Headscarf ban? CJEU say "yeah but no but yeah"


In the case of Achbita v G4S Secure Solutions (CJEU C-157/15) the Court of Justice of the European Union held that an internal rule of an undertaking which prohibits the visible wearing of any political, philosophical or religious sign does not constitute direct discrimination.

A was a Muslim, who was employed as a receptionist by G4S. When she was recruited there was an unwritten rule within G4S that prohibited employees from wearing visible signs of their political, philosophical or religious beliefs in the workplace.  A informed her employer that she intended to wear an Islamic headscarf during working hours but G4S informed her that the visible wearing of political, philosophical or religious signs was contrary to the position of neutrality G4S adopted in its contracts with its customers.  Subsequently G4S amended its workplace regulations to provide that: “employees are prohibited, in the workplace, from wearing any visible signs of their political, philosophical or religious beliefs and/or from engaging in any observance of such beliefs” (“the internal rule”). A was dismissed.

The CJEU made the somewhat obvious point that the internal rule was not direct discrimination, but could amount to indirect discrimination, if it was not justified. The Court held that the internal rule treated all employees in the same way by requiring them to dress neutrally. The internal rule did not introduce a difference of treatment that was directly based on religion or belief.  The Court noted that it was not inconceivable that the national court might conclude that the internal rule introduced a difference of treatment that was indirectly based on religion or belief, if not objectively justified by a legitimate aim.  The Court accepted that a policy of neutrality towards customers, if properly applied, was legitimate.  When looking at whether the step taken was necessary and proportionate, the national court would have to consider whether the prohibition covered only G4S workers who interacted with customers, and whether it would have been possible for G4S to offer A a post not involving any visual contact with customers instead of dismissing  her.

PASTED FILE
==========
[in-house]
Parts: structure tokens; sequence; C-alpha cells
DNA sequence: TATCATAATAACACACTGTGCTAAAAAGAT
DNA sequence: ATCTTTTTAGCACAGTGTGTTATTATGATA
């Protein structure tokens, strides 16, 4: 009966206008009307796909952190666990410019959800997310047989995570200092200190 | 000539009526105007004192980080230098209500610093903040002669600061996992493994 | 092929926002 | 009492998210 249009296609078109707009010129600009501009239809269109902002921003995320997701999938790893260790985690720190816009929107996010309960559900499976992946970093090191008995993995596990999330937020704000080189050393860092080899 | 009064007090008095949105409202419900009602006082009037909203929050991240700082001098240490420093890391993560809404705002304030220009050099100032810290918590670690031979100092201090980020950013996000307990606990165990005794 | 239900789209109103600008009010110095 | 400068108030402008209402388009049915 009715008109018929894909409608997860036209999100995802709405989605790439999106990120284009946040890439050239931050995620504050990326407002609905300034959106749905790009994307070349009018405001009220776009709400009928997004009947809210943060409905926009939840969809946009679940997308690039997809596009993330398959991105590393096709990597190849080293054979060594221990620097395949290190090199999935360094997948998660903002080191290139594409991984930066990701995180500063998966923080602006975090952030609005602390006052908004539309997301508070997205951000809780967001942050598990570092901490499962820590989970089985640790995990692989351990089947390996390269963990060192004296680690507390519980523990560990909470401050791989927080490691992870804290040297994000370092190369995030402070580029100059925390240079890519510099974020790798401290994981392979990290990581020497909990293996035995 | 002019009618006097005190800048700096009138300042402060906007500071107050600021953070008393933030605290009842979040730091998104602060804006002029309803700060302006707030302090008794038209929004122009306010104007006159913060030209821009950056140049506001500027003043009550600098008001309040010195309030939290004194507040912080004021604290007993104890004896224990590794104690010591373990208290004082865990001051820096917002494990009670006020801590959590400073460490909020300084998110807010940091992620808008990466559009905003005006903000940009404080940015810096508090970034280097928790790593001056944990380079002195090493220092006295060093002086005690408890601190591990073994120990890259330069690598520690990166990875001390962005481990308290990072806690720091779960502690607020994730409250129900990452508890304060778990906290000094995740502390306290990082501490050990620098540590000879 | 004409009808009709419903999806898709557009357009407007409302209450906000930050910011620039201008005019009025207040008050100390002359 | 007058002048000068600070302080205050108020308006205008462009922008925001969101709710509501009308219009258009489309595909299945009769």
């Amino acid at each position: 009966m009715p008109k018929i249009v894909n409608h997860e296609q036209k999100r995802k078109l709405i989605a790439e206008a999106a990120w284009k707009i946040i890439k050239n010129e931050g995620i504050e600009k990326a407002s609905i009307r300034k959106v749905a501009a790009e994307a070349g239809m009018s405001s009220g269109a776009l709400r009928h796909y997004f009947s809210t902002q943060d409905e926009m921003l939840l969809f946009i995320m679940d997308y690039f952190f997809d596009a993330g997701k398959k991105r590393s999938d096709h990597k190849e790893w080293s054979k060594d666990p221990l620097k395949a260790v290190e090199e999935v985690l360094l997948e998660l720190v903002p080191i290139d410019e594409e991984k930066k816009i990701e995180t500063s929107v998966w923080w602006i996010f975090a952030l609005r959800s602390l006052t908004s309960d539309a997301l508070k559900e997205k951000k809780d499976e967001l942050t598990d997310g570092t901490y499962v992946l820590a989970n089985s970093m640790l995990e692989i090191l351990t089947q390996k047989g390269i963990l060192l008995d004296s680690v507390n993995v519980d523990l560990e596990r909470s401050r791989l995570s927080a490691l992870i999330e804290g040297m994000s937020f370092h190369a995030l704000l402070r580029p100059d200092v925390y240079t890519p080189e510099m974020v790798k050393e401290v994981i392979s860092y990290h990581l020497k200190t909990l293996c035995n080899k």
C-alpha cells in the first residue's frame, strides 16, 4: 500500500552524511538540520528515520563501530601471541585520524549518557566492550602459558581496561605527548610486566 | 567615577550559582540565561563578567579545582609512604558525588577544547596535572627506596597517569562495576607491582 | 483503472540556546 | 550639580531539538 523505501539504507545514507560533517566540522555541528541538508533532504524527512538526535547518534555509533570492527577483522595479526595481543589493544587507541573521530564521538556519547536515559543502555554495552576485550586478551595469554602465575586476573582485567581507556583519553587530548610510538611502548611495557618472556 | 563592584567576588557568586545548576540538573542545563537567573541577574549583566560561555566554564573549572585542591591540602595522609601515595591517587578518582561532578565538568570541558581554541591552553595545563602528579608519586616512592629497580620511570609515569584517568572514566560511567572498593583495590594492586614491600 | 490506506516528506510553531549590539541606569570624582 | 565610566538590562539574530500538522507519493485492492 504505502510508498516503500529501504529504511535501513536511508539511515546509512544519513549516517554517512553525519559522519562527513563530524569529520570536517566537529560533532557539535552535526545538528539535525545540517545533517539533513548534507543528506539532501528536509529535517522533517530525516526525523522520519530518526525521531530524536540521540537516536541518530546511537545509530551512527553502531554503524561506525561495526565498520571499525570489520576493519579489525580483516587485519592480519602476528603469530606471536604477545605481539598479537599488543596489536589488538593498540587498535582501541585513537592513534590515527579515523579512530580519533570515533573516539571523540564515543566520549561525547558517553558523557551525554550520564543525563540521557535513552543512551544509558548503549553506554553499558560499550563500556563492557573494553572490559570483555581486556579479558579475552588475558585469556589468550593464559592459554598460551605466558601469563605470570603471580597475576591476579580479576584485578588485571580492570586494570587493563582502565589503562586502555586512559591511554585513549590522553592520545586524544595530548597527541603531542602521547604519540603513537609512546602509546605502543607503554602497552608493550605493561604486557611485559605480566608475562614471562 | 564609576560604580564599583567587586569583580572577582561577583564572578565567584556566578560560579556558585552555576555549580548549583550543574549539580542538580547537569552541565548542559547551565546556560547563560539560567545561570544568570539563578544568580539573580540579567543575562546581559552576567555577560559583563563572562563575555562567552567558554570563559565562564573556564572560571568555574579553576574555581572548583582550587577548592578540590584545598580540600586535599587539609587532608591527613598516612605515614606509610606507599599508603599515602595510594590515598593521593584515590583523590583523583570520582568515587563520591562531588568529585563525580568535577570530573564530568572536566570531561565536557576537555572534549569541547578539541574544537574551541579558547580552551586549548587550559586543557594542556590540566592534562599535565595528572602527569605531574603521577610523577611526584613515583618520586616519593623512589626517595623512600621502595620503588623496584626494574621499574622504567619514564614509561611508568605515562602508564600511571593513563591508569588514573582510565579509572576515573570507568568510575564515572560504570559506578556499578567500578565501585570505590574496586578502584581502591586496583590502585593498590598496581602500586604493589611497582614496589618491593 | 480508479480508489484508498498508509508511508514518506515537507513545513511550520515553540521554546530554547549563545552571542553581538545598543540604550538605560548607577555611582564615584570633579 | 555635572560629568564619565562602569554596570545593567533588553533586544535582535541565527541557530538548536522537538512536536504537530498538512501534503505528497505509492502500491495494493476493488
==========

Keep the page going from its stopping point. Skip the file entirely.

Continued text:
In the linked case of Bouganaoui and ADDH v Micropole Univers (CJEU C-188/15), B was dismissed from her role as a design engineer when  a customer complained about her wearing an Islamic headscarf and B objected to being told not wear the headscarf in the future. The Court held that the willingness of an employer to take account of the wishes of a customer to no longer have the services provided by a worker wearing an Islamic headscarf could not be considered a genuine and determining occupational requirement.

Gillian Crew